The problem with beauty is we live in a fallen world, and while some of us grew up with deformities that left us insecure, even the most beautiful young women and handsome young men will grow old. Our physical beauty was not meant to carry our sense of worth. We will all lose our youthful vitality, as we see our memory lose its sharpness as our skin starts to wrinkle and our muscles sag. And by the way, when you spend time with actors, actresses, and models you will quickly see they rarely feel as perfectly beautiful as they are made out to be. Advertisers touch up the photos, and models stand at just the right angle for their best profile, while designers make clothes to accentuate the positive and minimize the negative. This side of heaven we are all fall short of perfection, whether it is our mental sharpness, our physical prowess, or our aesthetic beauty. We all have imperfections. To ignore this reality is to suffer needlessly as you compare yourself to something unrealistic and unattainable. One designer has curiously embraced this notion with her brand D.EFECT. This Lithuanian designer creates clothing with unique asymmetrical or exaggerated details to match the nature of our human bodies. It is creative way to invite us to consider our own imperfections. Here is a short video of models sharing their insecurities. This side of heaven, our imperfections prove our humanity and serve to remind us that we are not yet in heaven.

Art is Communication

Art is a form of communication. Beauty may be present, but it is not necessarily the goal. Throughout most of art history art was equated with realism, aimed at portraying landscapes, people and objects in a way that gave the audience pleasure. As long as that was the goal, these artists were aiming to create something beautiful. Art and beauty worked together. However, as the art world entertained new ideas, the focus of art changed. From impressionism and expressionism, to Cubism and Dadaism, the art world experienced a wide variety of perspectives on art. Sometimes the goal is to give the viewer pleasure and exhibit beauty, but other times it is meant to comment on culture, to surprise or even shock. These can all be seen as valid approaches to art, because they are all valid things to explore under the rubric of communication. For a long time now, art has not been primarily concerned with making something beautiful. In fact, some of the top art degree programs in the country don’t even allow the term beauty to be utilized in their programs.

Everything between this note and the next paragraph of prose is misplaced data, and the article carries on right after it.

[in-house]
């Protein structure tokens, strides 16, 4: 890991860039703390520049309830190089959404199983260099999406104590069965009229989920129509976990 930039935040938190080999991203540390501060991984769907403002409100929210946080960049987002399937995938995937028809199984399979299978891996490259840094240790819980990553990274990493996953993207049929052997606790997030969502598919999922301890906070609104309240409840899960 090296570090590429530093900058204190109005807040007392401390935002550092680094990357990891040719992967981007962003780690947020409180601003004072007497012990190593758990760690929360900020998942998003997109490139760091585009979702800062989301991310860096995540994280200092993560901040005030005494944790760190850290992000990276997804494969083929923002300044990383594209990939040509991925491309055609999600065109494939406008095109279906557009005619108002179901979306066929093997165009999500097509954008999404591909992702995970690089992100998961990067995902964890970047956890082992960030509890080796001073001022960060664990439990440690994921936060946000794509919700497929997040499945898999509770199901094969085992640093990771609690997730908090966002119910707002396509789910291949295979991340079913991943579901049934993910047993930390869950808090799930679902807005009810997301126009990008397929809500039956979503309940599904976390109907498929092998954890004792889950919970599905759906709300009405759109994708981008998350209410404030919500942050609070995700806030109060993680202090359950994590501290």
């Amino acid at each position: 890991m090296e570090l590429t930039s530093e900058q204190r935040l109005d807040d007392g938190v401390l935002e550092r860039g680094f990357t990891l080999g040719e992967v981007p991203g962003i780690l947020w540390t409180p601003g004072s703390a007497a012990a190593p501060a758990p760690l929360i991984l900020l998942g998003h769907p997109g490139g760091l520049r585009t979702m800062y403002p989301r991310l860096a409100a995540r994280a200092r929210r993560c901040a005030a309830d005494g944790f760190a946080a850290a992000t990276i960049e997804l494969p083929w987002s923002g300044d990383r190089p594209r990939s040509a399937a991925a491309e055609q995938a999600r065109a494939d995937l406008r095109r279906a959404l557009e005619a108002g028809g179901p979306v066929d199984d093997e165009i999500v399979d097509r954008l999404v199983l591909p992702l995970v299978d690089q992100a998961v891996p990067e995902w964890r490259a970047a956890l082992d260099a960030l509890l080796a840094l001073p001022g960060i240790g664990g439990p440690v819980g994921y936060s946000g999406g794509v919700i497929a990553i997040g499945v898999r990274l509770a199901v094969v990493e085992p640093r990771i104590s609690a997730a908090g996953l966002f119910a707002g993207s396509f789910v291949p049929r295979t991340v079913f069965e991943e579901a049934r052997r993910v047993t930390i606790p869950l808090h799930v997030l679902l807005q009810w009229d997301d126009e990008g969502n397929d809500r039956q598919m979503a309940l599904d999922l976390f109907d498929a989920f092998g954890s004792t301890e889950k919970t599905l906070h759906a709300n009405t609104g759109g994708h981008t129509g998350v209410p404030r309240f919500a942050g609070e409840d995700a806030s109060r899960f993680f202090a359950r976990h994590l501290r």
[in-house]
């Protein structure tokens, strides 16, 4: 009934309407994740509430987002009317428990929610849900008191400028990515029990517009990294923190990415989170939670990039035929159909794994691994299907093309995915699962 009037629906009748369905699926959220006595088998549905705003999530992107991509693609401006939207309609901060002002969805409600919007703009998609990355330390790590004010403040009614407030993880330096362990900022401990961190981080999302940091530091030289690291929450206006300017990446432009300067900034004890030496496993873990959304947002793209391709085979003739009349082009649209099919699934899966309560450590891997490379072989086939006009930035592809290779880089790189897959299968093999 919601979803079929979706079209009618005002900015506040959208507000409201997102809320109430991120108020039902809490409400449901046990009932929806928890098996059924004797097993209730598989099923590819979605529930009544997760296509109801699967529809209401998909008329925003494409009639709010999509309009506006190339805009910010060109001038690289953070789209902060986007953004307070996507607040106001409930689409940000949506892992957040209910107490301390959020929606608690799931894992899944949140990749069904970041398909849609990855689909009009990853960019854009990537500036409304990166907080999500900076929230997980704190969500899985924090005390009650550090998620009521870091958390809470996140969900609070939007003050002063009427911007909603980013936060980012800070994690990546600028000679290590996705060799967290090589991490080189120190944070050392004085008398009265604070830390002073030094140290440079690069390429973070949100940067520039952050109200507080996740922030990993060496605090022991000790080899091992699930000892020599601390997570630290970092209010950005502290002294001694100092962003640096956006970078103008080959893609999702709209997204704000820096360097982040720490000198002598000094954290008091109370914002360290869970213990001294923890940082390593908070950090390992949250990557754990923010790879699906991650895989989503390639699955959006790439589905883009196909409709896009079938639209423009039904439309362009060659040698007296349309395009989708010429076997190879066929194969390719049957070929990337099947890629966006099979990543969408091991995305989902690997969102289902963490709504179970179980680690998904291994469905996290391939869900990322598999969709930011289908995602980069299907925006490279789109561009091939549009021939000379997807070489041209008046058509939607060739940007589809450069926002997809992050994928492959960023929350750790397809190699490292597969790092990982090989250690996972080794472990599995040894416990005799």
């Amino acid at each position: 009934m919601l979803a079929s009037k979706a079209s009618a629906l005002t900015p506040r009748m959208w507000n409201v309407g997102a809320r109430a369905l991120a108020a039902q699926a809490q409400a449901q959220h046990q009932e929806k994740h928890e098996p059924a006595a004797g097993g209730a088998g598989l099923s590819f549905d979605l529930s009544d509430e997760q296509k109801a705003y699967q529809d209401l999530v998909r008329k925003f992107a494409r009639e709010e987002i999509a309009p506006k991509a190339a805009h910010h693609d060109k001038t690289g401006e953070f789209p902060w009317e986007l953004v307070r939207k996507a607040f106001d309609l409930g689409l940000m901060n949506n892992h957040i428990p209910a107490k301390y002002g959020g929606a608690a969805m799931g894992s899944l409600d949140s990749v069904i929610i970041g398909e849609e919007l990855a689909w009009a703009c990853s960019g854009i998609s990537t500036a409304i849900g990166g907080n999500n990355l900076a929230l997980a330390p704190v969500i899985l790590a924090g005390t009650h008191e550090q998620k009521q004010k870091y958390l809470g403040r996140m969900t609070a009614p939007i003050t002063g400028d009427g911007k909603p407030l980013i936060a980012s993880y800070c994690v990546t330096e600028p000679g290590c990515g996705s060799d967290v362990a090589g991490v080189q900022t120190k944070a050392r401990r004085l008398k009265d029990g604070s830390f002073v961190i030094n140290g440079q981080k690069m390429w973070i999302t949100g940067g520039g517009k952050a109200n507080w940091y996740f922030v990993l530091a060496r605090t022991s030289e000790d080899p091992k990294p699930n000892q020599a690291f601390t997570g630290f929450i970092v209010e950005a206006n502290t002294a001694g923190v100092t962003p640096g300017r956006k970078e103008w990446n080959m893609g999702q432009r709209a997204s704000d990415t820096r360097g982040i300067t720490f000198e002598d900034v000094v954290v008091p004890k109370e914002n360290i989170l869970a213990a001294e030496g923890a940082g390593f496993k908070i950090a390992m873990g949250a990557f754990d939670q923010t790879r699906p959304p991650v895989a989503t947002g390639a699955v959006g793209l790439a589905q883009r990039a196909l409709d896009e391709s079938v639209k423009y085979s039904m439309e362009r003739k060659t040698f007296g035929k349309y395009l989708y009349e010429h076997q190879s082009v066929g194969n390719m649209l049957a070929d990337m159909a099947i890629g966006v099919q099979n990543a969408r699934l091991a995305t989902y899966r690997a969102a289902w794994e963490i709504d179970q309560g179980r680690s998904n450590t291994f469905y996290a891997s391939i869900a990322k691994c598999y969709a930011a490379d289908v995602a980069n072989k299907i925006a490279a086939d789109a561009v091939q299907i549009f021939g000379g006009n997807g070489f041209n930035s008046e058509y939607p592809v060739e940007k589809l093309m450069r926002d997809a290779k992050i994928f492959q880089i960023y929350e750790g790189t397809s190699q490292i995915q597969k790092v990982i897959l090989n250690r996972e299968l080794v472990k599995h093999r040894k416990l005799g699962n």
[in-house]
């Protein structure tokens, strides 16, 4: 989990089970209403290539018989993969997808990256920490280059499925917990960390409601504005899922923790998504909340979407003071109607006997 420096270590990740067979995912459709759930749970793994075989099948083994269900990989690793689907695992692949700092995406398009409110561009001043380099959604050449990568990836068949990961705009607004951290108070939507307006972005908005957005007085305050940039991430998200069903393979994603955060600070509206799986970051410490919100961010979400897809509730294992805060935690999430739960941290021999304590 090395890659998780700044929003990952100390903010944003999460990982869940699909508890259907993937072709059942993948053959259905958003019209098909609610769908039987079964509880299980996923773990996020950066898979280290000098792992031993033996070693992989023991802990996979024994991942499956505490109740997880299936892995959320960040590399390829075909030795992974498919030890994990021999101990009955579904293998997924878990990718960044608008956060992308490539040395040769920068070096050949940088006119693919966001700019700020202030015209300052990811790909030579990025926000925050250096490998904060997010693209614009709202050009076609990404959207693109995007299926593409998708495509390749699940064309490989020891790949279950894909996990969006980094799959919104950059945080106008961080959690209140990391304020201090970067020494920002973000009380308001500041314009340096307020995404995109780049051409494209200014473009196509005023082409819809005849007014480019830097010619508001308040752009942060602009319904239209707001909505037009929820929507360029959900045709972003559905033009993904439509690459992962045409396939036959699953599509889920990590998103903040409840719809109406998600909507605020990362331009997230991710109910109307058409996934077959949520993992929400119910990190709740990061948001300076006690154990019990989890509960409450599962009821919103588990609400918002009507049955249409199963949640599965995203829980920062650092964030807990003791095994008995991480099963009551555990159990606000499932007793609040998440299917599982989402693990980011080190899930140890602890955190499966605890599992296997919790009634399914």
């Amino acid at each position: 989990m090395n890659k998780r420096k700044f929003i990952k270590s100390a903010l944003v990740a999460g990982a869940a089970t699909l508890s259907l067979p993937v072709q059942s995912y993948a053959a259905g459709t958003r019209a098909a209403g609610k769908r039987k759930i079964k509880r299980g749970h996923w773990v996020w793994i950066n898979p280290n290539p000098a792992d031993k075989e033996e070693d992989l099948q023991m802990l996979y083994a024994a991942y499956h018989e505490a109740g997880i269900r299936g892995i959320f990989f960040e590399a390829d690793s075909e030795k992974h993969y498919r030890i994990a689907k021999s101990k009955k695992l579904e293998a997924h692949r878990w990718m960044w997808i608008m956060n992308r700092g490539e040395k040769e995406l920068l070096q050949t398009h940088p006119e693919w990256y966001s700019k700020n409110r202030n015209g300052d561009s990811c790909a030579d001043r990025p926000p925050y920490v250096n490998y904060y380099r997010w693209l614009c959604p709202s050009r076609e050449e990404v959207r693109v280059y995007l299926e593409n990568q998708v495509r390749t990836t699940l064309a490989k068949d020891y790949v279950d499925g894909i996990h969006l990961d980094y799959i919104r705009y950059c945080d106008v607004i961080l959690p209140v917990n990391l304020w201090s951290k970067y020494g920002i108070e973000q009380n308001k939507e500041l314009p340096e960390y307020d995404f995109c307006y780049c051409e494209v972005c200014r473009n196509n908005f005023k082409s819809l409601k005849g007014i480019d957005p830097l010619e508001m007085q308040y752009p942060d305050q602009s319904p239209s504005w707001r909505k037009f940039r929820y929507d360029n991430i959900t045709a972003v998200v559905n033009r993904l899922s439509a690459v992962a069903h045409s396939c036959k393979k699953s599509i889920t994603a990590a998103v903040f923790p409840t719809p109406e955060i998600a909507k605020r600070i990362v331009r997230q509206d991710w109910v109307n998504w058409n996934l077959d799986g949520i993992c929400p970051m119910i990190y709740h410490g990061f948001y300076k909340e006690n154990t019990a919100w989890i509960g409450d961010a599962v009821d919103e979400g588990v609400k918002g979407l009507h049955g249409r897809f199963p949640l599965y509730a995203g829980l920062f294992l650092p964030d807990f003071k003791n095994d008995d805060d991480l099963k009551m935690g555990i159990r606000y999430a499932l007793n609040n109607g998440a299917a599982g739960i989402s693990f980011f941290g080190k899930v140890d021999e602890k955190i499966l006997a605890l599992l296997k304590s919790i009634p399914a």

Art beyond Beauty

To tell artists that art and beauty are the same is to restrict the very expression artists enjoy. If you are not an artist, just consider it as a form of communication. You communicate in unique ways to the unique contexts. You may speak kinds words to your spouse, then tell stories and laugh with friends over coffee, yet if someone breaks into your home, your communication will turn to anger, concern and forcefulness. Art is another form of communication. Art created for a hospital will be designed to sooth, while art (i.e. a script) created for a play depicting war will be designed to expose you to the evils of war. The purposes of art can be limitless, and not necessarily about beauty. Even if the work is done “beautifully”, it still may be designed to challenge your ideas. Consider this: If artists were restricted to making everything beautiful, they could never adequately address the evils of society like sexual slavery because it is an objectively “ugly” reality. To portray an ugly reality as something beautiful would actually be a type of lie or deception. Consider Isaiah 5:20 – “Woe to those who call evil good, or good evil.” We must portray evil as evil, and as such artists must be free to depict evil as repulsive and abhorrent.
If Ecclesiastes 3 is true, then not only is there a time for war and a time for peace, but there is also a time to celebrate the beautiful and a time to mourn injustice.

Savor Them Both